The story of the first major battle of the American phase of the Vietnam War, and the soldiers on both sides that fought it, while their wives wait nervously and anxiously at home for the good news or the bad news.
Navy S.E.A.L. sniper Chris Kyle's pinpoint accuracy saves countless lives on the battlefield and turns him into a legend. Back home to his wife and kids after four tours of duty, however, Chris finds that it is the war he can't leave behind.
Marcus Luttrell and his team set out on a mission to capture or kill notorious Taliban leader Ahmad Shah, in late June 2005. Marcus and his team are left to fight for their lives in one of the most valiant efforts of modern warfare.
Pearl Harbor is a classic tale of romance set during a war that complicates everything. It all starts when childhood friends Rafe and Danny become Army Air Corps pilots and meet Evelyn, a Navy nurse. Rafe falls head over heels and next thing you know Evelyn and Rafe are hooking up. Then Rafe volunteers to go fight in Britain and Evelyn and Danny get transferred to Pearl Harbor. While Rafe is off fighting everything gets completely whack and next thing you know everybody is in the middle of an air raid we now know as "Pearl Harbor."Written by
All of the ships shown in the attack sequence have their Naval (bow) registry numbers painted over with an off color hue on the hull. Also they have radar and antennas that do not belong on ships supposedly constructed prior to 1941. See more »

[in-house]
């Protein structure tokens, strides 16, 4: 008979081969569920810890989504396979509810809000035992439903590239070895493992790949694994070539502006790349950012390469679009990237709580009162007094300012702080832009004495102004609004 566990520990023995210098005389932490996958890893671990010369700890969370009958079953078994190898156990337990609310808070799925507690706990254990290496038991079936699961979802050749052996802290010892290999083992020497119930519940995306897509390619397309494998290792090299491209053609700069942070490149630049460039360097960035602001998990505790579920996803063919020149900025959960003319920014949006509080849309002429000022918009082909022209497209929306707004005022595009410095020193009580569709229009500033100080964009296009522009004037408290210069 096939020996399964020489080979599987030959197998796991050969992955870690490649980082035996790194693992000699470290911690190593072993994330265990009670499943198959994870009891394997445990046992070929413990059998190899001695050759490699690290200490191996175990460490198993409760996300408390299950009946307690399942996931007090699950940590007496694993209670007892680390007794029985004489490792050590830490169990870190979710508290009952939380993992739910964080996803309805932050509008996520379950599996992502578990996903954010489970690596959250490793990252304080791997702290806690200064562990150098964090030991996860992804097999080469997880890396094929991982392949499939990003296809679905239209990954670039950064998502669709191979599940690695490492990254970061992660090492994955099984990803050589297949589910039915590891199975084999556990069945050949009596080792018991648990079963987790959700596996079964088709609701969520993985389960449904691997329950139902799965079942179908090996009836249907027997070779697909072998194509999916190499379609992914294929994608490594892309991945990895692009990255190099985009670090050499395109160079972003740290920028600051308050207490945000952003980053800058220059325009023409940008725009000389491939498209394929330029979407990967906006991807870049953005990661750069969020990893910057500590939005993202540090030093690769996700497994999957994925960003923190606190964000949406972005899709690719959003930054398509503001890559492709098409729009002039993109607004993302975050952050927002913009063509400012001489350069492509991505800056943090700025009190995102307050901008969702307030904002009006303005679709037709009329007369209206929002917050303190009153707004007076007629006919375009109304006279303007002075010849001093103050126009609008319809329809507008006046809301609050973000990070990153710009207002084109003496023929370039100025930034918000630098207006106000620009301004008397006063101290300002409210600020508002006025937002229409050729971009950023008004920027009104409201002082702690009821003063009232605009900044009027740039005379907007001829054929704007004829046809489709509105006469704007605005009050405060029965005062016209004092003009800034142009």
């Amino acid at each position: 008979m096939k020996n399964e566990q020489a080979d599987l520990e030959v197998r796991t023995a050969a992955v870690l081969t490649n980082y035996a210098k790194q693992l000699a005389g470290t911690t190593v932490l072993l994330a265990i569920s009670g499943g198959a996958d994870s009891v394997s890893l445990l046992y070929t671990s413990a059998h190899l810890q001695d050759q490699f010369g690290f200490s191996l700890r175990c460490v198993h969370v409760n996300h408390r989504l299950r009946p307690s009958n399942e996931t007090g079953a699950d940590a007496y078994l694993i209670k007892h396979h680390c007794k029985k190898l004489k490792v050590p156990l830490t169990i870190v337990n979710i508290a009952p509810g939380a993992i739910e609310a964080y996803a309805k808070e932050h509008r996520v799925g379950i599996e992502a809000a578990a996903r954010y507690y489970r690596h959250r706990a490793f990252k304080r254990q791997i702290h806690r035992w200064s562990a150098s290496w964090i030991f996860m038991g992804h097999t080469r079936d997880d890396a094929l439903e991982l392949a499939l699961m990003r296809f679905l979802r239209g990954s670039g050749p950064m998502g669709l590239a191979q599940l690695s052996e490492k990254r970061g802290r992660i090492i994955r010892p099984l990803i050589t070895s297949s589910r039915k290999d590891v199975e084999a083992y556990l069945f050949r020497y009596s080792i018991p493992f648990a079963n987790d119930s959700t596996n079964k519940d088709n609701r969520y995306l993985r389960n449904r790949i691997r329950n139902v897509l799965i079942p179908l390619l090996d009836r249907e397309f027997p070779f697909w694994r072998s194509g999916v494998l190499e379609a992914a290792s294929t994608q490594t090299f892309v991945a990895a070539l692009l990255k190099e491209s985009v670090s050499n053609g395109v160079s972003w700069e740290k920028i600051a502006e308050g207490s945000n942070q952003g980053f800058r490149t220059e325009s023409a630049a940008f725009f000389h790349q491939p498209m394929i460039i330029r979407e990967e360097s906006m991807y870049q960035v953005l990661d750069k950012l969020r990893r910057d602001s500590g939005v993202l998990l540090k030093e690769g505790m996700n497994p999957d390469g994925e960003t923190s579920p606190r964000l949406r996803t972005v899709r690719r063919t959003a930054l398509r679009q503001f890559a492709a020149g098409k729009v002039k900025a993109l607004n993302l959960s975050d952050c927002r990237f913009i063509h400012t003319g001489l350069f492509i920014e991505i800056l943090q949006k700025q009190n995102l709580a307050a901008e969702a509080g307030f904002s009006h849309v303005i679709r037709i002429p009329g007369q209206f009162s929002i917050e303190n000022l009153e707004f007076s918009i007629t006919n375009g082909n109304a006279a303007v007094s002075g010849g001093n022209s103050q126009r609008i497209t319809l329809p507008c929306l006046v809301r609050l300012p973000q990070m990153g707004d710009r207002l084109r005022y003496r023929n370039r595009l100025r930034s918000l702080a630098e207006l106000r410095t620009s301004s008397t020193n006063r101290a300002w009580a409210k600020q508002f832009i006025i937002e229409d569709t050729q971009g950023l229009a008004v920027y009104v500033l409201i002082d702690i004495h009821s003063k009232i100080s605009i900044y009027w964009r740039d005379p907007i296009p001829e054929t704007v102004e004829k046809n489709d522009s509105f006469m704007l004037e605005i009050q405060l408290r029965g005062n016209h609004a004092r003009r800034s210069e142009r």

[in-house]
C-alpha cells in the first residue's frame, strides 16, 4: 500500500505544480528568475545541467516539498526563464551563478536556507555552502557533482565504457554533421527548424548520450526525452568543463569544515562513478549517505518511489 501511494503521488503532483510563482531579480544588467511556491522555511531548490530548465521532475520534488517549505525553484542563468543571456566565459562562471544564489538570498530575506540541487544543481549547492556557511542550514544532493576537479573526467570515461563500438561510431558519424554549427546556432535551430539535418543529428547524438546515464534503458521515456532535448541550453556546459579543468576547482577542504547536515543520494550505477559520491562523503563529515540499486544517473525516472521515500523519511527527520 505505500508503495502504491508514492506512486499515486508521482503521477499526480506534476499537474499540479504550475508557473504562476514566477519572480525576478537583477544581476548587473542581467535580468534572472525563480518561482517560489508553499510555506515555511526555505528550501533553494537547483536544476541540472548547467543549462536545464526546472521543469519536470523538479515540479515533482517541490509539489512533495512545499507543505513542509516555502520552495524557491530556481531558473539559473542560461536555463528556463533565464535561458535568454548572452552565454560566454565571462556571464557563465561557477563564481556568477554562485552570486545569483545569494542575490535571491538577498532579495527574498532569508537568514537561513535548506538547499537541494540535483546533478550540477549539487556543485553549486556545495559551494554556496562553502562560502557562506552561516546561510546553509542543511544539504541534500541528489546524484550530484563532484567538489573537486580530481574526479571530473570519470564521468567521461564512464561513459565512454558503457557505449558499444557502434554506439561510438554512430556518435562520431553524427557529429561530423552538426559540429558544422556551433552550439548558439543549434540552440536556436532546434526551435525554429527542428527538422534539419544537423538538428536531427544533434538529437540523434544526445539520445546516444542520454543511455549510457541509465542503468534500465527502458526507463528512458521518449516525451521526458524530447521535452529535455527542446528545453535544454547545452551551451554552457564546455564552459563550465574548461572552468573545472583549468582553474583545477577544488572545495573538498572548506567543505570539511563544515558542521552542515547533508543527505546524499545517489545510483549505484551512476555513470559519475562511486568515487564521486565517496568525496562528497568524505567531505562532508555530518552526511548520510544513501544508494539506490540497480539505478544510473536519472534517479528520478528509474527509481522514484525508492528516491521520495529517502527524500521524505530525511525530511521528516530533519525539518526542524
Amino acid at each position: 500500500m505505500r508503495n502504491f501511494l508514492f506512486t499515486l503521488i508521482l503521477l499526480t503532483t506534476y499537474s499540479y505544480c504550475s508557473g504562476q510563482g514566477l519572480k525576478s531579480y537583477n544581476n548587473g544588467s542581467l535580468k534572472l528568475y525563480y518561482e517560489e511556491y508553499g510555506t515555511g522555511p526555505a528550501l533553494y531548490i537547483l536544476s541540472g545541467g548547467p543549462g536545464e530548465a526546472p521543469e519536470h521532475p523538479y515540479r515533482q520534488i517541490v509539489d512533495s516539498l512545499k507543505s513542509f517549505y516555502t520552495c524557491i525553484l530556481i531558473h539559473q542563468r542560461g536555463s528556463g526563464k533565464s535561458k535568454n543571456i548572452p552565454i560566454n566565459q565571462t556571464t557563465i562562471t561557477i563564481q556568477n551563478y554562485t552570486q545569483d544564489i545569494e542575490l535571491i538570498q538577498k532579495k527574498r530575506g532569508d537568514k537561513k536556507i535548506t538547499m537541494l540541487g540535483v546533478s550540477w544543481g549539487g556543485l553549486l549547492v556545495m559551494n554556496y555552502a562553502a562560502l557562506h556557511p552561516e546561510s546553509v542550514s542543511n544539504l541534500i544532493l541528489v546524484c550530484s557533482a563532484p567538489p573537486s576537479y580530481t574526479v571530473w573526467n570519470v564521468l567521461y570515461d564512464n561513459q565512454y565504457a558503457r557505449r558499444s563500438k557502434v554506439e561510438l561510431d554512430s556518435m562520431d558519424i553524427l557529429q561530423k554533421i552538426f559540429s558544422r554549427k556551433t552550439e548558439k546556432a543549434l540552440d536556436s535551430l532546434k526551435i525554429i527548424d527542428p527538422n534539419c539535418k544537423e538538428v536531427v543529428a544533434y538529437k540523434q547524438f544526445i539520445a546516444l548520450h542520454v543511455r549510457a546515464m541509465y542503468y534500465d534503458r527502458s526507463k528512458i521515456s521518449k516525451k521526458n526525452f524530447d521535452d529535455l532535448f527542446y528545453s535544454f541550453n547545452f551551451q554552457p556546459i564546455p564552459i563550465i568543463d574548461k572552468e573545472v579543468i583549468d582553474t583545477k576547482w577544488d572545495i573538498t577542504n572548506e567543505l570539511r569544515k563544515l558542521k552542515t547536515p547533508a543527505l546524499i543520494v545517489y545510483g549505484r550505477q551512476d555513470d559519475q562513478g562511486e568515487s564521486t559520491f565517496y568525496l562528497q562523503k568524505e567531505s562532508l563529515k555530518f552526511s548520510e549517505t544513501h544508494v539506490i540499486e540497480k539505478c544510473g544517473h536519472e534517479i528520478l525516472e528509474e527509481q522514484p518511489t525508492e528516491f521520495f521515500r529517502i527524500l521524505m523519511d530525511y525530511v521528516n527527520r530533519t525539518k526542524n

The Vista Series DVD release includes a Director's Cut of the movie with additional material/footage. The most notable differences from the theatrical version are as follows:
Some of the dialogue has been trimmed in the scene where Rafe (Ben Affleck) arrives in London.
The scene where Betty (Jaime King) talks about not liking church has some new dialogue, and some pre-existing dialogue appears to be from different takes.
The scene where Evelyn (Kate Beckinsale) and Danny ('Josh Hartnett' ) are swimming in the ocean has a couple of different camera angles and has been shortened, removing the conversation in Danny's convertible.
The "Spine-tingling feeling" scene with Capt. Thurman (Dan Aykroyd) has been expanded to contain some extra dialogue about the Navy's concern over the missing Japanese fleet.
There are some additional ethnic slurs during the Dorie Miller (Cuba Gooding Jr.) boxing match.
The main attack footage is more graphic. When people are blown out of sand bag barricades instead of whole bodies you see bloody limbs and torsos go flying. Also during the film's many strafing scenes we now see huge chunks of meat and body parts being blown off the falling people. If you look closely during the "nurse strafing" scene, when Evelyn (Kate Beckinsale) and Sandra (Jennifer Garner) are ducking down by the fountain, you can see a man get cut in half by the 20mm rounds coming from the strafing Zeros.
There are several new scenes on Battleship Row where we see sailors on fire, getting shot, and brutally dismembered by shrapnel. This includes a extremely graphic shot of a severed head.
The scene with Miller (Cuba Gooding Jr.) and Capt. Bennion (Peter Firth) now includes a brutal shot of Bennion moaning and crying as he holds his intestines in his hands. We also see Miller try to put them back in his stomach.